COVID: The lasting impact

The impact of COVID-19 is wide-reaching. From the social impact many college-students have felt to the lasting mental impact; COVID-19 has made its presence felt.

COVID has been difficult. I have gotten better at not stressing as much about the little things or about the unknown. You could say that I’m getting better at going with the flow and allowing myself to wait and see rather than freak out trying to find each answer. Also, quarantine has allowed me to try out new styles that I would have been too chicken to try out last year (I gave myself curtain bangs, got a tattoo I’ve wanted forever, gotten into minimalism, been able to try creative makeup looks for fun etc.) aka: I say f*ck it more.

Social media use has impacted the mental health of college students during COVID-19. While some posts provide a comedic outlet, others have caused stress and anxiety. Online learning has impacted all of the people I interviewed about COVID-19.

I have struggled with anxiety, depression, and ADHD for a long time, but a few months into the pandemic heightened these symptoms all at once. While now I have given myself time to adjust to these changes, and I am doing a lot better now, the unknown regarding the future and how much this has disrupted my education has taken a big toll on my mental health throughout the pandemic, especially because it is out of my control.

COVID-19 has changed the way we socialize. A typical birthday party for a college student might include a night out socializing and celebrating. The image above shows a 2020 “Zoom Party” which became the new way of socializing and celebrating for many.

Recent research has indicated an 71% increase in anxiety for college students. The pressure of exams, balancing a social life, and working often provide stressors for the average college student. COVID has forced multiple other stressors on students that have negatively impacted their mental health. From difficulty concentrating to disrupted sleep patterns, todays college student is under attack. These stressors have a negative impact on the health of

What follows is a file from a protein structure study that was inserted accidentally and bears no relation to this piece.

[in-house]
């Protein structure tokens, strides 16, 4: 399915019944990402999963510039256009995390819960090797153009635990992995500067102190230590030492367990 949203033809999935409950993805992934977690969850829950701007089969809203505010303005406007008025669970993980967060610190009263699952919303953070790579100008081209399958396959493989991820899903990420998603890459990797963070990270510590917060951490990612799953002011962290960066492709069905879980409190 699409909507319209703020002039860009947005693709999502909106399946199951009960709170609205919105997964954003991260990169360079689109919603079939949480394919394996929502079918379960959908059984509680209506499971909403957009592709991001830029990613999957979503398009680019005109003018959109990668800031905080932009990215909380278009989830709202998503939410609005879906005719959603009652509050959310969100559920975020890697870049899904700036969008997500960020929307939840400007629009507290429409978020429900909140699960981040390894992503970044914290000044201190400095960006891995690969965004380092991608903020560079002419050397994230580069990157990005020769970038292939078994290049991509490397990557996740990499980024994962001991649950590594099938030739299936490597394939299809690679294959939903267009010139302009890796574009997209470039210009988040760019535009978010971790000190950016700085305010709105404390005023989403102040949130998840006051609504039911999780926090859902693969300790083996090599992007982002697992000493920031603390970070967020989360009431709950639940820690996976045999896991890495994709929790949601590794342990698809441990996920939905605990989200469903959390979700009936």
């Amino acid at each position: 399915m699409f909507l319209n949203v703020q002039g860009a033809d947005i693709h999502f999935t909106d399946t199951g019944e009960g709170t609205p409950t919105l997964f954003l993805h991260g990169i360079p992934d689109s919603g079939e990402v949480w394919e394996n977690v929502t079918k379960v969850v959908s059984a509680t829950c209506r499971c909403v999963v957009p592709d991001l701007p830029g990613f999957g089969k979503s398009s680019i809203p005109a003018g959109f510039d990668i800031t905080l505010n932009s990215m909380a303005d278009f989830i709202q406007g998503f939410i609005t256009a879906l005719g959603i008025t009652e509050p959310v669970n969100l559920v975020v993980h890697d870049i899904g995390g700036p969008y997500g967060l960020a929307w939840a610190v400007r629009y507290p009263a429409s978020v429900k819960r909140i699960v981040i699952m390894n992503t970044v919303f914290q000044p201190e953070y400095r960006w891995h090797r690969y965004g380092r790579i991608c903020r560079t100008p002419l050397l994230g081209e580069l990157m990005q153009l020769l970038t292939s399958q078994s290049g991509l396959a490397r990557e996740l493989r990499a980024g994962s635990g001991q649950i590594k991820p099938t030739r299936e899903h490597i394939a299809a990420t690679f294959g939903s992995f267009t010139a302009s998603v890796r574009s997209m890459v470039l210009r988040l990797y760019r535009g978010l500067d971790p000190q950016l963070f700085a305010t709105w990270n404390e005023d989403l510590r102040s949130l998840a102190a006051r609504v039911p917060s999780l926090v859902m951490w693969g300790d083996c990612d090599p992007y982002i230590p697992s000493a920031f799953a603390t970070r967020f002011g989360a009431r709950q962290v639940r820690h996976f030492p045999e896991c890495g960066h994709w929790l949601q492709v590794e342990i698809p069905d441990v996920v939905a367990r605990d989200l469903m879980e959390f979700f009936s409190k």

Mental health is a process for many. Anxiety and depression can stem from many different aspects of life. For college-students, you can see that sleep patterns are being disrupted and they are experiencing a difficultly concentrating in addition to isolation. Additionally, college students are worried about their health.

Social support can help with the stressors that lead to depression and anxiety within the college aged population. Without some of these social interactions, college students are left isolated and alone.

The health of my family. I have both set of grandparents and my father is at risk, so I worry about them remaining healthy during this time. Also, the aftereffects of COVID, as we do not know for sure how it impacts lungs and heart.

What can college students do to protect their mental health during these times and fight against the anxiety and depression rates that are soring?

Make positive lifestyle choices. What does this mean? Coping with COVID-19 virus can be as simple as making time to exercise regularly. Eating healthy and avoiding harmful coping mechanisms like drugs and alcohol all contribute to positive lifestyle behaviors.

Practice mindfulness. Mindfulness routines and relaxation routines can improve sleep and reduce the symptoms of anxiety. Find a mindfulness app or video that fits your life. Being mindful of your current situation is important. I have learned, no matter how tough it might be, do not look too far ahead. You can only handle what is in front of you and sometimes that might seem like too much.

Finally, sleep! Sleeping is an important part of positive lifestyle behaviors.

The Coronavirus has impacted us all in different ways. From the fear of the unknown to the anxiety of the know, COVID has made its presence known in both our physical and mental worlds. The point of these three posts was to share the story of those are all too often statistics. You might read or think about the negative impact COVID has had on the mental health of the world. However, these posts share the real experiences and coping mechanisms our college students are left with during these trying times. My hope is that these stories and small tips let you realize; you are not alone.

You are not the only one struggling. College students: we see you and we are here to support you.

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